The consortium that approves emojis has signed off new ones, including a woman wearing a hijab, woman breastfeeding a baby and a person doing yoga.
The new emojis are likely to arrive on smartphones next year after Unicode, the international consortium that sets their global standards, proposed the 51 icons.
It will take the total number of the cartoon images, which are increasingly being used to replace words in text messages, to 1,724, The Telegraph reported.
Rayouf Alhumedhi, a 15-year-old from Germany, had campaigned for the inclusion of the character wearing a hijab emoji, proposing it to Unicode after realising there was no emoji to represent her.
Among the list of introductions are person with headscarf, breastfeeding, bearded person, older adult, reflecting the current lack of grandparent icons.
Other emojis that will be released in 2017 by Unicode are a head exploding, a face with open mouth vomiting and a man and woman practising yoga, The Guardian reported.
The new list, Unicode 10, adds to efforts to make emojis more diverse. Smartphone makers have included a variety of skin tones, hair colours and cultural and religious references in recent years following claims that they reinforce stereotypes.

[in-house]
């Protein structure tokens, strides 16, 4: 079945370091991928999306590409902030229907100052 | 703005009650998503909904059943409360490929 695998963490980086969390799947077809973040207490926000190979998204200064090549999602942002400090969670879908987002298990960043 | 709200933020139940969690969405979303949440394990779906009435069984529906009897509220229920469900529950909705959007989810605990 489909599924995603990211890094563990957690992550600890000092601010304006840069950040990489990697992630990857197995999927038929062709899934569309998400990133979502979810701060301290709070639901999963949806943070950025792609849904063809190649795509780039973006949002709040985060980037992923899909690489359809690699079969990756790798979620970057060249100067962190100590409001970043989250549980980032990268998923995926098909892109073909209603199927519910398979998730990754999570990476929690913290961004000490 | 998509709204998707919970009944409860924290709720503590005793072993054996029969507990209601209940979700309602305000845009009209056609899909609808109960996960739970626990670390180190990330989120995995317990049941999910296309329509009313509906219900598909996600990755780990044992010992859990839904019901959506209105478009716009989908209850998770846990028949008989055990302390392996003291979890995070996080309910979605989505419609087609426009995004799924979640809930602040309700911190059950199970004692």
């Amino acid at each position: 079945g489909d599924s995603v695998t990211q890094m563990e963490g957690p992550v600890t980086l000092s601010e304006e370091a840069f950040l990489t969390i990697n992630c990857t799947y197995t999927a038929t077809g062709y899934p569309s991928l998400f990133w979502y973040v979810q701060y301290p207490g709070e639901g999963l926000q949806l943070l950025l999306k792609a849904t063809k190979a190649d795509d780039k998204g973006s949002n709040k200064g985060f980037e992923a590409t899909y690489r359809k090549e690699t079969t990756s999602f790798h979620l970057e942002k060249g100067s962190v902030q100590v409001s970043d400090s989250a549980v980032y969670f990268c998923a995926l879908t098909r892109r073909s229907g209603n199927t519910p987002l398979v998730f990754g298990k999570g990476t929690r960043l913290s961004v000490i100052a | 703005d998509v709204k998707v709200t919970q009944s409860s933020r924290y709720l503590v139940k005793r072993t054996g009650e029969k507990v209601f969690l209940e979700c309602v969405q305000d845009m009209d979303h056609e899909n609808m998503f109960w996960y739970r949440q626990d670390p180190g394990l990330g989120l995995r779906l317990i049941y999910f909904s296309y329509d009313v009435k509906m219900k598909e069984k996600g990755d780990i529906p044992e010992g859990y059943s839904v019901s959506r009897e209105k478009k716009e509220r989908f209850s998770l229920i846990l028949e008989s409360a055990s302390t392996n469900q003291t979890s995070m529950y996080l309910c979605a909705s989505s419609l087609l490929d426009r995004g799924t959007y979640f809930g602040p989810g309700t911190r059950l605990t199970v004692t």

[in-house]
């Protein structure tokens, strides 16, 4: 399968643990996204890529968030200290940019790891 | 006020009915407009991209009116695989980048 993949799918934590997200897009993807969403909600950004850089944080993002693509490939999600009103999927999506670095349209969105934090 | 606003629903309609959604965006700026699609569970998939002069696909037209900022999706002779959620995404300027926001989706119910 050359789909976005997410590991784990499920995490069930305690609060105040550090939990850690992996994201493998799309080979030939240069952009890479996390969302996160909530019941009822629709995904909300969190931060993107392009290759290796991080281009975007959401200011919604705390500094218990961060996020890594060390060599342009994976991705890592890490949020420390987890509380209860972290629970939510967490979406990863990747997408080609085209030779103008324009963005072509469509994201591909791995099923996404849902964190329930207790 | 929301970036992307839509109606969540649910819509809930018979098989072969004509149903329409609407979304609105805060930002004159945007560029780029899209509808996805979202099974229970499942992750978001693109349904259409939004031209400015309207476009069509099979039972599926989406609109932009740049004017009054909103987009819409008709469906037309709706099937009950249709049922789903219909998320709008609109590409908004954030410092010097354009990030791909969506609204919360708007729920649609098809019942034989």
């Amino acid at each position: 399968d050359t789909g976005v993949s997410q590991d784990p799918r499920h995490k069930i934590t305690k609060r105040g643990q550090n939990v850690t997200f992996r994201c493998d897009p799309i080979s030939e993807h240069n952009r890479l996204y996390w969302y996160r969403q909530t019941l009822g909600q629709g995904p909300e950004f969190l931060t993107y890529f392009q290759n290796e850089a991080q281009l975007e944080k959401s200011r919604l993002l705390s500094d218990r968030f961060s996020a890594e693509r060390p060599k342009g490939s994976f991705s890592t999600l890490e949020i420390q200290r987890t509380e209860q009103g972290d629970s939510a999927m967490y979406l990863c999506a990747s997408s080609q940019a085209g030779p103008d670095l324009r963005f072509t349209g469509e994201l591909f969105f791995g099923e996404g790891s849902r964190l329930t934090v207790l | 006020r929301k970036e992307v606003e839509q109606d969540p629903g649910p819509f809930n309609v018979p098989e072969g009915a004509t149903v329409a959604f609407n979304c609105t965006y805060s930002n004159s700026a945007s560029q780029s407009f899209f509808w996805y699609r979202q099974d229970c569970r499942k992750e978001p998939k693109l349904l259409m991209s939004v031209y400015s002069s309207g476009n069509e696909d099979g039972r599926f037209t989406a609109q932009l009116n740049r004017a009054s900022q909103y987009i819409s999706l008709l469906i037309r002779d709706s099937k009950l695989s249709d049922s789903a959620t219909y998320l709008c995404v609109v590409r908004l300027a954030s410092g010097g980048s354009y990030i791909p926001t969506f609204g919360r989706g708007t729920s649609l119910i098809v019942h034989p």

Google recently called for more emojis that reflect women in the workplace, while Apple added male and female versions of some emojis after complaints that many of the female- focused cartoons featured activities such as cutting hair.
Alhumedhi, whose own proposal was accepted by Unicode, tweeted that she was “so excited” by the news.
The other new emojis proposed include a zombie, a vampire, a person holding their finger to their mouth, and a T-Rex.
Unicode, which represents the major technology companies, proposed a shortlist of the new emojis. They are typically approved in the following summer and are likely to be added to smartphones in roughly a years time.
In the coming weeks, Apple is set to add the emojis from the previous set, Unicode 9. They include emojis for facepalm, selfie, a clown and a pregnant woman.